# Counting problem based on digital sum divisibility

A five digit number $$\overline{a_1 a_2 a_3 a_4 a_5}$$ is said to satisfy property P if $$a_i \in \{1,2,3,4,5,6,7 \} \quad \forall 1\leq i \leq 5$$. How many five digit numbers satisfy P such that $$k=a_1+a_2+a_3+a_4+a_5$$ is divisible by:
(a) $$3$$
(b) $$2$$
(c) $$4$$
(Separate sub questions).

The first method(which is really lengthy but worked) is separating each $$a_i$$ into remainders when divided by $$3,2,4$$ respectively and doing all lot of case work for the digital sum divisibility condition.

The final answer is of a very nice form:

(a)$$\frac{7^5-1}{3}$$ (b)$$\frac{7^5-1}{2}$$ (c)$$\frac{7^5-3}{4}$$

So I thought there should be a better approach. Although the number of five digits numbers leaving a particular remainder when divided by $$3$$ or $$2$$ or $$4$$ won't be equal, as the groups which each $$a_i$$ is divided into based on remainder(this isn't needed for the question though), are of unequal sizes(for all three cases). But given the answer form, I wondered if it is true that when the digital sum k is divided by a number, then they are equally distributed among all the possible remainders.

For example for case (a), we can divide $$k \in [5,35]$$ into groups of $$3$$ based on remainder when divided by $$3$$, then the groups are of sizes $$10$$ ($$0 \mod 3$$), $$10$$ ($$1 \mod 3$$), $$11$$ ($$2 \mod 3$$). The extra number in the last group ($$2 \mod 3$$) is $$5$$, and only one five number has $$k=5$$.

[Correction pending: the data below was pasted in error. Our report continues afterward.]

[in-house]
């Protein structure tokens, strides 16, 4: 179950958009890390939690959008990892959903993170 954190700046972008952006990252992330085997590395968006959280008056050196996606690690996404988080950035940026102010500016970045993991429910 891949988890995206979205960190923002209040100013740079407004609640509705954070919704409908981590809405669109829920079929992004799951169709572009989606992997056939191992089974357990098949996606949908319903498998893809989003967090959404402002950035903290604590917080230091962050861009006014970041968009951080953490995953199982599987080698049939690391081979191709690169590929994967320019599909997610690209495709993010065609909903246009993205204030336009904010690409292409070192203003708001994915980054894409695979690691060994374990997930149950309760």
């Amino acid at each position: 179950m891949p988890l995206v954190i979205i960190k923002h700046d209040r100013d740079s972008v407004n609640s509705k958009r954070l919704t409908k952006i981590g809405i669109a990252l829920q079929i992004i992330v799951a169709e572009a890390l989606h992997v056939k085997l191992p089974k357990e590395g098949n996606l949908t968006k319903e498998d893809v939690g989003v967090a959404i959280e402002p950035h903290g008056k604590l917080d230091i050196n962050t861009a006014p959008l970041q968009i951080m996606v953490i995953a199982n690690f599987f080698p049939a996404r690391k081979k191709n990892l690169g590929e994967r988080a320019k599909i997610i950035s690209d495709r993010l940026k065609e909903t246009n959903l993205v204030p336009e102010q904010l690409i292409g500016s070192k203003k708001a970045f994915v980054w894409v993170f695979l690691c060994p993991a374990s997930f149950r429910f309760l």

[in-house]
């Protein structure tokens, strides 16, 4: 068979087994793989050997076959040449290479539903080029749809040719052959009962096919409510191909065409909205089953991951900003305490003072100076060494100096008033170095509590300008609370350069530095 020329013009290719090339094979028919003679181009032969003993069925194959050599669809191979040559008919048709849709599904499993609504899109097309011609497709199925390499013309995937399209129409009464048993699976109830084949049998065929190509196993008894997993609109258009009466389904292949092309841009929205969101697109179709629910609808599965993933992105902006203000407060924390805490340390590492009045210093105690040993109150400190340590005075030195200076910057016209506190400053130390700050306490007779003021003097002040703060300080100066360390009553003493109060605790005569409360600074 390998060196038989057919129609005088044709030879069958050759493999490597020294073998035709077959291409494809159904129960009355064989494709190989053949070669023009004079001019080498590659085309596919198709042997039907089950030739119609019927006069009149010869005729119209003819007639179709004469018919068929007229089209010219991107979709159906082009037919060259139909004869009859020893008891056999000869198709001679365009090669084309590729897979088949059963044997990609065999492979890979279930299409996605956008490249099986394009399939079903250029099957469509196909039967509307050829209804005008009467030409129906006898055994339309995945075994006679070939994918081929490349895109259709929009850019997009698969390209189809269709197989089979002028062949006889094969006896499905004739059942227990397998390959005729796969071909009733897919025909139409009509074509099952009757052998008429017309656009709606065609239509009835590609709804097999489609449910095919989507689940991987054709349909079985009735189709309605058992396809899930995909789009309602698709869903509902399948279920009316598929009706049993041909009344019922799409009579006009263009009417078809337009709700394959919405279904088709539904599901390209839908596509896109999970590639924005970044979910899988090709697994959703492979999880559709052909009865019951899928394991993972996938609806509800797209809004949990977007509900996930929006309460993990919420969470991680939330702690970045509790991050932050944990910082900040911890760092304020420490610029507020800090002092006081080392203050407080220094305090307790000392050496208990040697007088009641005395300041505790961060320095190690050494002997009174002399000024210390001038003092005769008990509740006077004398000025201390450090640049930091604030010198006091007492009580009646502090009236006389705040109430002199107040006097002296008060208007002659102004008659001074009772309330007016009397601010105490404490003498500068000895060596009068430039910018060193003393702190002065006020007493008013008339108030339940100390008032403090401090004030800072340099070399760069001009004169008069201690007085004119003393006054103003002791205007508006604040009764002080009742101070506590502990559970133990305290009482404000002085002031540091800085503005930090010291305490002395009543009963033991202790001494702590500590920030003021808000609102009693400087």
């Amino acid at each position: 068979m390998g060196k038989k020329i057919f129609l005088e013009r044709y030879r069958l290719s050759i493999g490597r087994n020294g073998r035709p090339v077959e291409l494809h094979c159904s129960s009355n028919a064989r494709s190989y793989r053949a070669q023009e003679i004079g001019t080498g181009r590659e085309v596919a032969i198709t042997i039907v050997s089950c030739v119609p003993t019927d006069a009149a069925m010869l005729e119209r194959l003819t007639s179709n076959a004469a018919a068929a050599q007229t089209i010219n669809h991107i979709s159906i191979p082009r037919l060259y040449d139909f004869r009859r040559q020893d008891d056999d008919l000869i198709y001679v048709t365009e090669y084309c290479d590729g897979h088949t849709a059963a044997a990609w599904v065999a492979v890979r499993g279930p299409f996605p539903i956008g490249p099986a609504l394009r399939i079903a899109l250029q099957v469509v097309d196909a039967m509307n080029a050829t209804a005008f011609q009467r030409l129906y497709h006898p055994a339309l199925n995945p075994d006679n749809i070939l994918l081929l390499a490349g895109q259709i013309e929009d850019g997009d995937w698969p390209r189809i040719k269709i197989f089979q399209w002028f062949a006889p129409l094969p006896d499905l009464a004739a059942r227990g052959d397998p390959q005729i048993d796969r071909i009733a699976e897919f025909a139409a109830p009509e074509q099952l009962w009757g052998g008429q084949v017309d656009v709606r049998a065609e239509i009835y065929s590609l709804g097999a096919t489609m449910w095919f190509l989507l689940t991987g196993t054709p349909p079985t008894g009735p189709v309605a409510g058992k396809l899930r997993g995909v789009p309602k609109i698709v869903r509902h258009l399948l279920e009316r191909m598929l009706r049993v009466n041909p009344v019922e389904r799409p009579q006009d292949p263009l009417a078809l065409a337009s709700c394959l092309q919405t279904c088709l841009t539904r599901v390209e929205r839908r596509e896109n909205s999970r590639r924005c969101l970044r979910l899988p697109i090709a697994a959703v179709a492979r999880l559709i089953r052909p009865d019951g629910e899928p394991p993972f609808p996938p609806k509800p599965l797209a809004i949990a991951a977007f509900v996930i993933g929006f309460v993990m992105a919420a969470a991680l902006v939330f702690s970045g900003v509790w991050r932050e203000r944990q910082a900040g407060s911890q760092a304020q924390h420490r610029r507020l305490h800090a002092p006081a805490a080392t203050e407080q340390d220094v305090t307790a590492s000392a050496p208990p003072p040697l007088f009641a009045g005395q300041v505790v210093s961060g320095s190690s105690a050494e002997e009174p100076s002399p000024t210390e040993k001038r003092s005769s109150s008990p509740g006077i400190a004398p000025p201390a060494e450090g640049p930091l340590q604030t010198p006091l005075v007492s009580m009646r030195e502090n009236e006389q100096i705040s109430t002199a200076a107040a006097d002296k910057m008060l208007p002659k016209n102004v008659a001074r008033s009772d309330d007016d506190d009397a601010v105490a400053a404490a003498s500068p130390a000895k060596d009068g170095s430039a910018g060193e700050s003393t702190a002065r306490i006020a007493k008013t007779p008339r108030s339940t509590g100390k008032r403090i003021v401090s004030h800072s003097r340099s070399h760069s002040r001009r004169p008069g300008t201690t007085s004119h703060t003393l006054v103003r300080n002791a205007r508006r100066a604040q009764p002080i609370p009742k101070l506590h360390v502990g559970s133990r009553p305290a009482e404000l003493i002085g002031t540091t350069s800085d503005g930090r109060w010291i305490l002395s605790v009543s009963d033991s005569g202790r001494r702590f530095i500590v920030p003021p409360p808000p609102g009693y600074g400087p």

So is it correct to say that the from the total $$7^5$$ possible numbers, if we subtract this extra number to give a total $$7^5-1$$ numbers, these are equally divided into the three groups to give a total number of $$\frac{7^5-1}{3}$$ numbers(the answer)? Similar reasoning for case (b),(c).

Is there any other way to solve this question? I briefly also tried using multinational theorem and got that the required answer for case(a) is the sum of coefficients of $$x^{3n}, n=0,1,2,3,\ldots$$ in the expansion of $$(x+x^2+\ldots+x^7)^5$$ but I could make little to no progress in evaluating this.

## 1 Answer

You should consider these to be strings of digits as we do not use the properties of the number, just the sum of the digits. You can write a set of coupled recurrences for the number of strings that sum to the number with each remainder. For $$n$$ digits there is a total of $$7^n$$ strings. For the $$\bmod 4$$ case, let $$a(n)$$ be the number of strings with a remainder of $$0$$, $$b(n)$$ with remainder $$1$$, c(n) with remainder $$2$$ and $$d(n)$$ with remainder $$3$$. We have $$a(n)=a(n-1)+2b(n-1)+2c(n-1)+2d(n-1)=2\cdot 7^{n-1}-a(n-1)\\ a(1)=1$$ and similarly for the others except that the sequence starts with $$2$$ as there are $$2$$ digits of each remainder except $$0$$ The strings will be close to equally distributed so if you compute it in a spreadsheet and subtract $$a(n)-\frac 14\cdot7^n$$ you see it alternates $$\pm \frac 34$$ and we get $$a(n)=\frac 14\cdot \left(7^n+(-1)^n\cdot 3\right)$$ The rest will be $$b,c,d(n)=\frac 14\cdot \left(7^n-(-1)^n\right)$$